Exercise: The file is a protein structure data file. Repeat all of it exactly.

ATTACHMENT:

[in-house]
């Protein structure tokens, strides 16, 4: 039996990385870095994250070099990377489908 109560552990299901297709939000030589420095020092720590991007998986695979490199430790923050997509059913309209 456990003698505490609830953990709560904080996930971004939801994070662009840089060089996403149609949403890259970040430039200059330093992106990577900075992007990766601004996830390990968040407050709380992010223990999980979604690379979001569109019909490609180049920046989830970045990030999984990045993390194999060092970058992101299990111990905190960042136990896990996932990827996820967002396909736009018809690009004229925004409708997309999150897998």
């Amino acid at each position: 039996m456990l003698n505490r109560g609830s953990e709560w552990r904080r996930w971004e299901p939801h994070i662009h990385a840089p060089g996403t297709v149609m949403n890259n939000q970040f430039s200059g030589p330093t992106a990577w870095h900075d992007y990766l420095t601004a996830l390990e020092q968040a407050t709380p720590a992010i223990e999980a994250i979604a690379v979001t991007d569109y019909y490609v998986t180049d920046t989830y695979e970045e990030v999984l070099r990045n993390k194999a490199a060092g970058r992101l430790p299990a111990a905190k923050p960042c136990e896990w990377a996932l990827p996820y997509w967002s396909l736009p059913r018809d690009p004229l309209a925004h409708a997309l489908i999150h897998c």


[in-house]
């Protein structure tokens, strides 16, 4: 039996990385870095994250070099990377489908 109560552990299901297709939000030589420095020092720590991007998986695979490199430790923050997509059913309209 456990003698505490609830953990709560904080996930971004939801994070662009840089060089996403149609949403890259970040430039200059330093992106990577900075992007990766601004996830390990968040407050709380992010223990999980979604690379979001569109019909490609180049920046989830970045990030999984990045993390194999060092970058992101299990111990905190960042136990896990996932990827996820967002396909736009018809690009004229925004409708997309999150897998």
């Amino acid at each position: 039996m456990l003698n505490r109560g609830s953990e709560w552990r904080r996930w971004e299901p939801h994070i662009h990385a840089p060089g996403t297709v149609m949403n890259n939000q970040f430039s200059g030589p330093t992106a990577w870095h900075d992007y990766l420095t601004a996830l390990e020092q968040a407050t709380p720590a992010i223990e999980a994250i979604a690379v979001t991007d569109y019909y490609v998986t180049d920046t989830y695979e970045e990030v999984l070099r990045n993390k194999a490199a060092g970058r992101l430790p299990a111990a905190k923050p960042c136990e896990w990377a996932l990827p996820y997509w967002s396909l736009p059913r018809d690009p004229l309209a925004h409708a997309l489908i999150h897998c």